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Why Group Insurance May Be Best for Your Business, Even If It’s Just You

It’s easier to get than you think.

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RECENTLY, I HEARD a business owner tell a frustrating story about how she was forced to spend a surprisingly large sum of money for the treatment of a health condition. She was angry because her individual health insurance plan, bought through the Marketplace in 2014, had just increased in premium for the fourth time. She expected more from her insurance!

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There has been a growing rift between group and individual insurance since 2015 — most business owners have not been able to keep up on all of the details. I have heard, erroneously, from many business owners that they believe:

  • They couldn’t do group insurance.
  • They would have to pay for all of their employees.
  • Individual insurance would be cheaper.

Not true.

Individual insurance contracts (i.e., Obamacare plans) are no longer the same as group insurance plans. Differences include deductibles, max out-of-pocket financial exposures and pricing. In most cases, individual insurance is less advantageous for the consumer.

Many small business owners are not aware of the increased availability of group insurance.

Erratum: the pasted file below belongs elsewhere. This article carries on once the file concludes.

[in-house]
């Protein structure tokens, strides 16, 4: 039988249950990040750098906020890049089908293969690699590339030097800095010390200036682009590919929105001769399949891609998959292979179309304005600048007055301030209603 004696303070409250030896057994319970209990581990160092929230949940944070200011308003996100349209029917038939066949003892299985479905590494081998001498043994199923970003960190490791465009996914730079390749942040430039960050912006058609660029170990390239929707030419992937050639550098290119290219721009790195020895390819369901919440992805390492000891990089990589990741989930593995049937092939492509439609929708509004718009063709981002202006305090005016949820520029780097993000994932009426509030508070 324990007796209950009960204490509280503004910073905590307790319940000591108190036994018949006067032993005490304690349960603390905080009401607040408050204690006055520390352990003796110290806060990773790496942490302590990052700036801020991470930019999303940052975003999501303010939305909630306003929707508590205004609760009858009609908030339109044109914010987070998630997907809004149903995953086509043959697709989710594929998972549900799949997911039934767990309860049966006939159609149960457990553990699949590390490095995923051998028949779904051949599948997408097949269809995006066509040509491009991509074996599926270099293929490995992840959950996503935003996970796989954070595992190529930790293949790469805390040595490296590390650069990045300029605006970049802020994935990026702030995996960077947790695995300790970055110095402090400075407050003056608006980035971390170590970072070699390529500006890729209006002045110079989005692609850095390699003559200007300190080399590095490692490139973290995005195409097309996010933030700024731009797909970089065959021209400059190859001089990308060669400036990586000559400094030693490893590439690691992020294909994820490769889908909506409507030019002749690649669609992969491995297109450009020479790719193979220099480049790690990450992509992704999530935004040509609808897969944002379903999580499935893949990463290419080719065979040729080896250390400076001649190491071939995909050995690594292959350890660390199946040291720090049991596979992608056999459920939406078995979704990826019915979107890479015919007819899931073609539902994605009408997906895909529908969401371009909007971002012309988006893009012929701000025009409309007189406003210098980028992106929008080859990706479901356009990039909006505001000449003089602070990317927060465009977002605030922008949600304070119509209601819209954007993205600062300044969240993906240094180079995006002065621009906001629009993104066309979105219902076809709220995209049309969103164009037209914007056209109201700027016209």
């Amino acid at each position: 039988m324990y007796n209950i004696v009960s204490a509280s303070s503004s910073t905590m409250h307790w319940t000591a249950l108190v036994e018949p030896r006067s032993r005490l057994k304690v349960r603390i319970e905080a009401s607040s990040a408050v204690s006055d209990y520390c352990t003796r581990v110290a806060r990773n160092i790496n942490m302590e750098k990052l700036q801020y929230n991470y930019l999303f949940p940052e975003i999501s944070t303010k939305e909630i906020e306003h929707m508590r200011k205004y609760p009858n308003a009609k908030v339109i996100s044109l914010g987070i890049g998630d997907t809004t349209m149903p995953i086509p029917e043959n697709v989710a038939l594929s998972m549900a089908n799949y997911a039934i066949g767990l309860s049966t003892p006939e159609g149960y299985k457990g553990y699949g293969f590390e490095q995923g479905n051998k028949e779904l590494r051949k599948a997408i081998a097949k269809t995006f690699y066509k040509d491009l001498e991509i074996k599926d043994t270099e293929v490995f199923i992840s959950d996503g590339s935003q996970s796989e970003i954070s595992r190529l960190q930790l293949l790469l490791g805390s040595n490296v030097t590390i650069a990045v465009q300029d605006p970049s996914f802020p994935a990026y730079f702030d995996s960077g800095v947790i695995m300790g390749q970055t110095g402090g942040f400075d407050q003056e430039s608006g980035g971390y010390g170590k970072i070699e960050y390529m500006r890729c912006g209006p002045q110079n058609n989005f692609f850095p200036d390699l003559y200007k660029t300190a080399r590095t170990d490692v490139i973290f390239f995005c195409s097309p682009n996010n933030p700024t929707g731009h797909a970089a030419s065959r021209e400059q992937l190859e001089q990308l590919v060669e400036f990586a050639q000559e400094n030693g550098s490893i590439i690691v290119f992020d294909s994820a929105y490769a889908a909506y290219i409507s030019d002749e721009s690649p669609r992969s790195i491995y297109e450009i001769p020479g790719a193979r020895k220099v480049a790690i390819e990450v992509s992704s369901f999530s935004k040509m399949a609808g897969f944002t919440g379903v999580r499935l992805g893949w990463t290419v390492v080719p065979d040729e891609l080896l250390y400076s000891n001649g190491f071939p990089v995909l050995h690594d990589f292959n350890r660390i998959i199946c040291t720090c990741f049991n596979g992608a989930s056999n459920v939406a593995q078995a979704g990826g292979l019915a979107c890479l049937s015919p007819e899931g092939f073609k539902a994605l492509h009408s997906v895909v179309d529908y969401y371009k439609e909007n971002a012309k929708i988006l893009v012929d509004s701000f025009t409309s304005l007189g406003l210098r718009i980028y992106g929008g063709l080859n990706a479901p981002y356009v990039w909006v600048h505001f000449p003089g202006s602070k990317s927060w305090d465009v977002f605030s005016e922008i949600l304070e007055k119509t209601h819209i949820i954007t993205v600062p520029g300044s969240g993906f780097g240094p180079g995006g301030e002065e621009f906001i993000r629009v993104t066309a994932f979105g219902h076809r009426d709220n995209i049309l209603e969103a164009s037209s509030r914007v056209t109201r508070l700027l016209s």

In 2014, the Affordable Care Act changed many of the regulations affecting small businesses and insurance. States have also been tweaking rules applicable to groups employing between two and 50 people (small groups). In most states, businesses with two or more people are eligible to purchase group insurance. Why is this important? Because, in many states, group insurance may be less expensive per person, have lower financial exposures and have access to larger PPO networks.

How does it work? There is a little known aspect of the Affordable Care Act that makes group insurance very accessible for small businesses. If you have an inception/renewal date of Jan. 1, then the business is not required to contribute to the employees’ premiums. Further, there are no participation requirements (i.e. how many people must participate of the employed population), so the business owner could be the only one participating — a “group” of one. Some states do not allow groups of one. In these states you must have two participants. And note that husband-wife groups are treated differently and may not be eligible.